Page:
Meet Wally the Wattlebird. Born in Subiaco in September 2020 to two devoted Wattlebird parents, like many of his kind, the first few weeks of life were touch and go. Blessed with a face that only a mother could love, yes strangely alluring, Wally’s clown-like appearance has attracted leagues of followers and led to the coining of the phrase, “Cutugly”,

We first met Wally bouncing along the footpath in Subiaco, perhaps just one week old, feather-free and tweeting like a screaming idiot as mum and dad looked on nervously, waiting for the first bike or nearest cat to bring Wally’s life to a swift end.

Numerous attempts to place Wally back in the tree failed, yet after bringing Wally home and calling the local birdlife experts, we were told the best thing was to return him to his mum and dad. The problem was that Wally from a very early stage developed an eversion for heights and a love of the ground, which is not a great survival strategy for a baby chick.

And so begun a daily ritual, morning and night, to and from work and school with the kids, searching for Wally and returning him to the nest. We could always find him by waiting a few minutes to see where mum and day would go to feed him, including amongst the weeds on the vacant block on the other side of busy Hamersley Road.

Remarkable, Wally survived and with his brother Waldo, eventually took to the air.

Fighting for survival

There’s something very satisfying about seeing native wildlife adapt and thrive in an urban environment. It’s also a great way to get kids more interested in native wildlife and engaged in the world around them, and away from the screens, which can’t be a bad thing.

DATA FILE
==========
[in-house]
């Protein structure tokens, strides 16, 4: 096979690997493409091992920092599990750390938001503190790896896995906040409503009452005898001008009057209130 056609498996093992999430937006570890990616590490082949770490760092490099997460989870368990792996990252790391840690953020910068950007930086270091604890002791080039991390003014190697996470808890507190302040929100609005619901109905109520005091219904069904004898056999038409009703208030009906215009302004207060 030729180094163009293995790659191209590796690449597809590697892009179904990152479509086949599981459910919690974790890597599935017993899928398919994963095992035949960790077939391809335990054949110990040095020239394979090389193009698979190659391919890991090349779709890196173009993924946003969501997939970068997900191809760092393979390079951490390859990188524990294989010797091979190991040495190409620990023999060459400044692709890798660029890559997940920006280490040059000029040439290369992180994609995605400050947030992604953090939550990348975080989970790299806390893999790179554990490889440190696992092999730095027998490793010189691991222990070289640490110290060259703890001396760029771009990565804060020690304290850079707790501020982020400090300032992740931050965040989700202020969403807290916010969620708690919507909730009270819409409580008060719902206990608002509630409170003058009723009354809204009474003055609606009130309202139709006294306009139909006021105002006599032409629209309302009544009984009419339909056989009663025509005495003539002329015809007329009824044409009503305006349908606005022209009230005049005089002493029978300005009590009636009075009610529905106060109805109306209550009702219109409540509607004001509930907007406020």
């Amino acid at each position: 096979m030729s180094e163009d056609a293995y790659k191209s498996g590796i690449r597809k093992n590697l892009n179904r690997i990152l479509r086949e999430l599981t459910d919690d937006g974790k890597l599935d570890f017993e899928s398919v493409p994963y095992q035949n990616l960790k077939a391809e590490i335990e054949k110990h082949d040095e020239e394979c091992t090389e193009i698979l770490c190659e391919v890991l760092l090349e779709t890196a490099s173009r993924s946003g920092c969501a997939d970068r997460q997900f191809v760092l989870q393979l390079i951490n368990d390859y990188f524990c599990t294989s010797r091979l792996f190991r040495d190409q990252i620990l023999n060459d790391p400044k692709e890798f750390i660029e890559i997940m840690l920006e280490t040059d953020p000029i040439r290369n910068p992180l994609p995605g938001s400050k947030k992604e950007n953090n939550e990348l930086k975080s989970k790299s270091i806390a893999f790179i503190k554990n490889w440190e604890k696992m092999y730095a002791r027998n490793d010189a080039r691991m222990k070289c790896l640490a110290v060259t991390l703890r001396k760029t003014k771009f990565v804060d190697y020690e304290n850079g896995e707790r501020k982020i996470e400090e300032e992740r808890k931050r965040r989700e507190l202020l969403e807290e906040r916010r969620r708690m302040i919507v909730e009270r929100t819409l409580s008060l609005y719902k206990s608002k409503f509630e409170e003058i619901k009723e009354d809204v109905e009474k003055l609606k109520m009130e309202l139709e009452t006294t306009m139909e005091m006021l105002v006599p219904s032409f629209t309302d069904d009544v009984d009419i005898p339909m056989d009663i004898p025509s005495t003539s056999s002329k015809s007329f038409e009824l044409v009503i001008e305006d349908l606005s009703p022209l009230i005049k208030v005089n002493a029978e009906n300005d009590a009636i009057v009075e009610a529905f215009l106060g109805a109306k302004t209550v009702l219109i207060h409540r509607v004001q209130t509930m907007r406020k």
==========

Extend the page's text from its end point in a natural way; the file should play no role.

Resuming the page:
Wattlebirds are some of the most prolific native birds in Perth. Especially in spring, if you take the time to look up, you can see them everywhere, preparing nests, constantly fighting off the crows (technically Australian Ravens) and more recently, feeding their young. The crows are a danger as they can eat the eggs and take the young chicks. A little known fact is that despite their superior size, crows have a weak spot, which is that if just a few of their tail feathers are plucked, they struggle to fly, making them vulnerable to smaller birds.

It’s easy to see when the chicks are born because you can hear them furiously tweeting and see both parents returning with food every few minutes.

HOW CAN WE HELP?

Wattlebirds are a sucker for nectar, insects and fruits and wouldn’t mind if you did plant a native banksia, eucalypt, bottlebrushes or kangaroo paw in your garden. Gardens with various flowers blooming throughout the year will keep our feathers friends feeling welcome all year long.

Bird baths are also a great hit to attract birds into your garden, however, be mindful if you have a four-legged friend at home to ensure the safety of the visitors. If you have a deep pond in your garden, add a few submerged rocks and logs to provide refuge for any that accidently fall in.

Wattlebirds like Wally have the important job of pollinating native plants that provides us all with a more connected ecosystem. As spring is well and truly upon us, you are bound to spot a myriad of birds in the skies and in our gardens. Head to BirdLife Australia to learn all you need to know about our friends in the sky and why your at it, download the birdata app to record and assist in the conservation of our unique wildlife.

If you do find yourself face to face with an injured or displaced Wally in the future, there are a number of wildlife sanctuaries and organisations at the ready to provide rehabilitation and resources for our precious fauna.

 

 

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